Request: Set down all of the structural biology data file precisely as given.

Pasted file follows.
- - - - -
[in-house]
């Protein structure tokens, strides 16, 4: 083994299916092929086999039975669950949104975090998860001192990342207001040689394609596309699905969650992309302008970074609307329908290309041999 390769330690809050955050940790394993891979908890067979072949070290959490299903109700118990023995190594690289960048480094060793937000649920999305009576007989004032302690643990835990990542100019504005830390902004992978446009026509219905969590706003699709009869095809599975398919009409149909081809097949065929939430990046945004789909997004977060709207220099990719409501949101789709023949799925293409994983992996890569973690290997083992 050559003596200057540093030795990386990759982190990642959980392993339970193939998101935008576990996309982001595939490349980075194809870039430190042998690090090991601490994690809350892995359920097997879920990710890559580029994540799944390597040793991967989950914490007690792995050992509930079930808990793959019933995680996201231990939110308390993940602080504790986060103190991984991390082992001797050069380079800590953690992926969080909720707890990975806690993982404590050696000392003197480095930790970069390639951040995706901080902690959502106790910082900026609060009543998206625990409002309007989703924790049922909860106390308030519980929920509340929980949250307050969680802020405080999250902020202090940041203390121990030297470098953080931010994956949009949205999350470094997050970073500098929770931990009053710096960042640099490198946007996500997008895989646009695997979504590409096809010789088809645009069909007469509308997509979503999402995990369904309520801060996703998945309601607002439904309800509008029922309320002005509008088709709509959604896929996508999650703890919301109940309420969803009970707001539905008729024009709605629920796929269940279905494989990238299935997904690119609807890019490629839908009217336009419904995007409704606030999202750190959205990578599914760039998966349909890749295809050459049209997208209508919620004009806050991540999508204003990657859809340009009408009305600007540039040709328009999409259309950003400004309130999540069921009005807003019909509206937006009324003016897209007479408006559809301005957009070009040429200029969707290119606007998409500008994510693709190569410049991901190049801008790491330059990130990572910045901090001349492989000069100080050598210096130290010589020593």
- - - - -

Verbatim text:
[in-house]
């Protein structure tokens, strides 16, 4: 083994299916092929086999039975669950949104975090998860001192990342207001040689394609596309699905969650992309302008970074609307329908290309041999 390769330690809050955050940790394993891979908890067979072949070290959490299903109700118990023995190594690289960048480094060793937000649920999305009576007989004032302690643990835990990542100019504005830390902004992978446009026509219905969590706003699709009869095809599975398919009409149909081809097949065929939430990046945004789909997004977060709207220099990719409501949101789709023949799925293409994983992996890569973690290997083992 050559003596200057540093030795990386990759982190990642959980392993339970193939998101935008576990996309982001595939490349980075194809870039430190042998690090090991601490994690809350892995359920097997879920990710890559580029994540799944390597040793991967989950914490007690792995050992509930079930808990793959019933995680996201231990939110308390993940602080504790986060103190991984991390082992001797050069380079800590953690992926969080909720707890990975806690993982404590050696000392003197480095930790970069390639951040995706901080902690959502106790910082900026609060009543998206625990409002309007989703924790049922909860106390308030519980929920509340929980949250307050969680802020405080999250902020202090940041203390121990030297470098953080931010994956949009949205999350470094997050970073500098929770931990009053710096960042640099490198946007996500997008895989646009695997979504590409096809010789088809645009069909007469509308997509979503999402995990369904309520801060996703998945309601607002439904309800509008029922309320002005509008088709709509959604896929996508999650703890919301109940309420969803009970707001539905008729024009709605629920796929269940279905494989990238299935997904690119609807890019490629839908009217336009419904995007409704606030999202750190959205990578599914760039998966349909890749295809050459049209997208209508919620004009806050991540999508204003990657859809340009009408009305600007540039040709328009999409259309950003400004309130999540069921009005807003019909509206937006009324003016897209007479408006559809301005957009070009040429200029969707290119606007998409500008994510693709190569410049991901190049801008790491330059990130990572910045901090001349492989000069100080050598210096130290010589020593």